Girls in crisis-affected countries are far less likely than girls in non-crisis affected low- and middle-income countries to attend pre-primary or to complete primary or lower secondary school.
Girls in crisis-affected countries still lag behind boys in access to primary education overall, but the rate of girls’ access to primary education has been making faster progress in recent years.
In many crisis-affected countries girls have overtaken boys in secondary completion rates.
Within countries, economically disadvantaged girls in crisis-affected regions lag far behind economically disadvantaged boys in crisis-affected regions.
Girls’ learning lags behind that of boys in many crisis and displacement settings.
There is a shortage of female teachers in many crisis-affected countries, especially at the post-primary levels.
Female literacy rates lag far behind those of males in many crisis-affected countries.
In many crisis-affected countries, male access to vocational training lags behind that of females.
Forcibly displaced girls
Data on access to education for girls living in forced displacement are still very limited.
Displacement exacerbates gender disadvantages for girls living in forced displacement.
Gender gaps in access, particularly at the secondary level, are larger for girls living in forced displacement than for non-displaced children in crisis-affected countries.
Enrollment rates for girls living in forced displacement are far below national rates.
FUNDING TO GIRLS’ EDUCATION
Very few crisis-affected countries meet the education spending targets set out in the Incheon Declaration adopted at the World Education Forum in 2015.
The Charlevoix Declaration on Quality Education has been a catalyst for generating international funding that targets girls’ education and training in contexts of conflict and crisis.
The proportion of humanitarian aid focused on education has increased.
An increasing proportion of aid to education in crisis-affected countries is focused on gender equality and women’s empowerment; more than half of the aid to secondary education in these countries is focused on gender equality.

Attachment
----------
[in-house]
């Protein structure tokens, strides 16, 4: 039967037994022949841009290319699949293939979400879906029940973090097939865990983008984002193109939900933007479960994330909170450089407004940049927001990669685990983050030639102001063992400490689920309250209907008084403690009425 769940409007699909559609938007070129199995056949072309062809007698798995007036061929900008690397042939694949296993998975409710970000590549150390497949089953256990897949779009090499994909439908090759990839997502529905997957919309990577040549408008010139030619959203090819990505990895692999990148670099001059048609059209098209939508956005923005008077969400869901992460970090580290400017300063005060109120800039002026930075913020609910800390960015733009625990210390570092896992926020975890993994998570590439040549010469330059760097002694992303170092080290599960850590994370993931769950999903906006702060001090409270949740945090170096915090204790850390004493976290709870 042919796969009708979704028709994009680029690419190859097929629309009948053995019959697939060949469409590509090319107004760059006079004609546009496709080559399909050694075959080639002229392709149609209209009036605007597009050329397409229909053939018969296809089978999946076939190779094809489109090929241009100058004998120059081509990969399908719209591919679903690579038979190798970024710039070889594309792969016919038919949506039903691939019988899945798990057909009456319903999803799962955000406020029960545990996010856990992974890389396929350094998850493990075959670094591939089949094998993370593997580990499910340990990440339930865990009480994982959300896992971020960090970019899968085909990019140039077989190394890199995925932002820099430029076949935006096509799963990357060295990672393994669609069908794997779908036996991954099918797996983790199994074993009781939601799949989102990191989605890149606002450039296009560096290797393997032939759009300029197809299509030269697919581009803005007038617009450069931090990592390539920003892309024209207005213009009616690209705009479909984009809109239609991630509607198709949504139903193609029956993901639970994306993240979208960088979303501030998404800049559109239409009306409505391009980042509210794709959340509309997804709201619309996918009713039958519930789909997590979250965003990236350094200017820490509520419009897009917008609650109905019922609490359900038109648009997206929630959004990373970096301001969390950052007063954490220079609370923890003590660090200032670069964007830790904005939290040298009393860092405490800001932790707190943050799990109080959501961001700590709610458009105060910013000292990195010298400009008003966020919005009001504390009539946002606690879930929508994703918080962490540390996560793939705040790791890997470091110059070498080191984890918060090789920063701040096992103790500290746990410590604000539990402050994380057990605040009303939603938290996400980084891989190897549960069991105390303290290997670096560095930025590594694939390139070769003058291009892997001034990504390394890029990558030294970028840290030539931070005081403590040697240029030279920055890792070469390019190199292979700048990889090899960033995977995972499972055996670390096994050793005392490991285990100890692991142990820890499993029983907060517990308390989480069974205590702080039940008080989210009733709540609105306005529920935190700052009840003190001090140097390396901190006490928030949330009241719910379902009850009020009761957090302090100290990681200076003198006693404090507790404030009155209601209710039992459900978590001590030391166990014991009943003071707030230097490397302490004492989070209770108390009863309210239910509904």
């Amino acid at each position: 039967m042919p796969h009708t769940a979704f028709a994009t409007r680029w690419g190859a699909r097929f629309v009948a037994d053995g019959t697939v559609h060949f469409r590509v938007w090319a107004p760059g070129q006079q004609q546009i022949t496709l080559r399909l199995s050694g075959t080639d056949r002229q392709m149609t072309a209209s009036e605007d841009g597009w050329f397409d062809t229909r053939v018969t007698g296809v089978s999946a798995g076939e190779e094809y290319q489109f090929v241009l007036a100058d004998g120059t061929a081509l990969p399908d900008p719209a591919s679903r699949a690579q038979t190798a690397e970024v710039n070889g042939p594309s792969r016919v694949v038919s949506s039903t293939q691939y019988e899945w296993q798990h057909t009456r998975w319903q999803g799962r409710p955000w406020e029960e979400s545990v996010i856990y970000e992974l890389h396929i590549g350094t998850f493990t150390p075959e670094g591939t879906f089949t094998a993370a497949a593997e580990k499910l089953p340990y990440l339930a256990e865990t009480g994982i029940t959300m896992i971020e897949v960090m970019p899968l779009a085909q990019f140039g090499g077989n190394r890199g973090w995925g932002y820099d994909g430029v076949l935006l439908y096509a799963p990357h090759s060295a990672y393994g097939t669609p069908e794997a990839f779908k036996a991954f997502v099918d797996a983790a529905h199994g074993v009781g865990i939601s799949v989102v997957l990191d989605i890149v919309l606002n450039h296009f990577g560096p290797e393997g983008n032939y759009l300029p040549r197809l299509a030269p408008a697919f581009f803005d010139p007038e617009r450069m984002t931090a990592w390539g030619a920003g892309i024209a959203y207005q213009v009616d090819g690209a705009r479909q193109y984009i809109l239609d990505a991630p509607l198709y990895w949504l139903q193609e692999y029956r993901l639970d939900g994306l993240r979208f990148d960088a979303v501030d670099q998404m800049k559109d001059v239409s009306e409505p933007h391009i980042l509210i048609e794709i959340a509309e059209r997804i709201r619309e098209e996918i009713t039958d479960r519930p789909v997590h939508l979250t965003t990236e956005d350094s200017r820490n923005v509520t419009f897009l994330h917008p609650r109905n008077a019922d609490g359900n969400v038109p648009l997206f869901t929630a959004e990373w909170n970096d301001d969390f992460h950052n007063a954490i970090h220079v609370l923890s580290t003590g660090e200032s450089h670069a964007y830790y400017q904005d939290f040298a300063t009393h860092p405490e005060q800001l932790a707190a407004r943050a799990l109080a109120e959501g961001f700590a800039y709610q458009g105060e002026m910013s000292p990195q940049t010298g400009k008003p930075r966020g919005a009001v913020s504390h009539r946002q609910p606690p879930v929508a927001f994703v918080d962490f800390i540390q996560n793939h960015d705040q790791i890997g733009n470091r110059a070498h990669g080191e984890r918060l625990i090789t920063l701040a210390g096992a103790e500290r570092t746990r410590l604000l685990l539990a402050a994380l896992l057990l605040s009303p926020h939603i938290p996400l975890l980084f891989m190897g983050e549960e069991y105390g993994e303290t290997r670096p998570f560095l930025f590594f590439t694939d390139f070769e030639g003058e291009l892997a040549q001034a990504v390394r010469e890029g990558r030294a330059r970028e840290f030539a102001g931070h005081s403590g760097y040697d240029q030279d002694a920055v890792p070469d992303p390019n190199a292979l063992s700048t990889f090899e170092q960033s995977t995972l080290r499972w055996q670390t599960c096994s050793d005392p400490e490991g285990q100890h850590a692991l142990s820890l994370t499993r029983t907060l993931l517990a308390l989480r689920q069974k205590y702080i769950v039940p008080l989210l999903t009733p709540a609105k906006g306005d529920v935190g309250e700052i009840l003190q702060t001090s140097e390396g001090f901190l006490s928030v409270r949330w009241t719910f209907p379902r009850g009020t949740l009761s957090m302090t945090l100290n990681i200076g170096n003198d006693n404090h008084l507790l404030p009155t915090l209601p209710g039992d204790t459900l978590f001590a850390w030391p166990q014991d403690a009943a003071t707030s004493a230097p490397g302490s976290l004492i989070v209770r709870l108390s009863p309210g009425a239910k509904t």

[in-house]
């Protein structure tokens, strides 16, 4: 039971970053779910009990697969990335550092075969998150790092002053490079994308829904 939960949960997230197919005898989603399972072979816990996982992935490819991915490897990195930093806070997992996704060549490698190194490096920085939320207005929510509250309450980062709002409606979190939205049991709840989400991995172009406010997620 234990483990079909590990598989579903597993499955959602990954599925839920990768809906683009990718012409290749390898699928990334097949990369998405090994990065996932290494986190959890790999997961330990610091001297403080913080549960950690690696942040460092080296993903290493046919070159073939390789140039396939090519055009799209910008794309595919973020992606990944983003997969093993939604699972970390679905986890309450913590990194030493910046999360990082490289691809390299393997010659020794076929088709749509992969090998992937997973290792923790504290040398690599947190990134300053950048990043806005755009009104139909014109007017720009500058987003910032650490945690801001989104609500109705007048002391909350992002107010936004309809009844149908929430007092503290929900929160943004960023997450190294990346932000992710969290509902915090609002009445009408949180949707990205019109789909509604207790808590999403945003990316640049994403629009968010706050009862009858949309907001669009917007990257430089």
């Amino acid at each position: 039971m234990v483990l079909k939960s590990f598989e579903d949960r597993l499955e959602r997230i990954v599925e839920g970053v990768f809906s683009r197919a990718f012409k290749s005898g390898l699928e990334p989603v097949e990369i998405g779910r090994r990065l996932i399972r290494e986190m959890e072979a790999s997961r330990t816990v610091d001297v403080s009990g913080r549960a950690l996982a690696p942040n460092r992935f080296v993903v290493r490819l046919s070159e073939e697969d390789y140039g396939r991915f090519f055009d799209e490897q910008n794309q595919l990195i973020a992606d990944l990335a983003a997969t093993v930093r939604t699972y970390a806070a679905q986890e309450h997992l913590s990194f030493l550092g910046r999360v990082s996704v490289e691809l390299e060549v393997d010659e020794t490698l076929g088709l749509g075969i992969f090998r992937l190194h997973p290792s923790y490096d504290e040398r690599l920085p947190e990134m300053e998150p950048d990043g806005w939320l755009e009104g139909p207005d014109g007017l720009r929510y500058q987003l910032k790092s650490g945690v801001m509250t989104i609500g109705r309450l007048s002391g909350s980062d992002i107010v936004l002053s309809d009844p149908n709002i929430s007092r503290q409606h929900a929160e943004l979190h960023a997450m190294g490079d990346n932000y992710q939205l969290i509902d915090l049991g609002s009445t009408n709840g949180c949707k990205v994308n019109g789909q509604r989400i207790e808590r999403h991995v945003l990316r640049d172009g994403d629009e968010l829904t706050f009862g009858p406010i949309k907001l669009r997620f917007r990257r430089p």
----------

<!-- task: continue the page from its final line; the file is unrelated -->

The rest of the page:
SUMMARY OF PROGRESS AND GAPS
In recent years, great progress has been made toward achieving gender parity in education, increasing access to education for crisis-affected populations, improving data availability, and reforming aid structures to secure longer term, more reliable funding for education in emergencies and protracted crises. The Charlevoix Declaration on Quality Education has helped to focus additional support where gaps remain for girls and women in crises.
Gender remains a significant determinant of access to education and training among the most marginalized, especially for the poorest households, refugees, and forcibly displaced persons. Where girls have access to education during crises, their learning outcomes are often extremely poor; they also are at risk of school-related gender-based violence and, in extreme cases, targeted attacks.
Gaps remain in education funding for girls in emergencies in terms of both national spending and international aid. Humanitarian aid to education remains unpredictable and unevenly distributed. Gaps in the data on access to education for refugees and internally displaced girls and women, girls’ learning outcomes, and the prevalence of school-related gender-based violence all present challenges to monitoring progress in girls’ access to education in emergencies.
For a summary of key findings and recommended actions for implementers, policymakers, and donors, please refer to the accompanying policy paper: Closing the Gap: Advancing Girls’ Education in Contexts of Crisis and Conflict.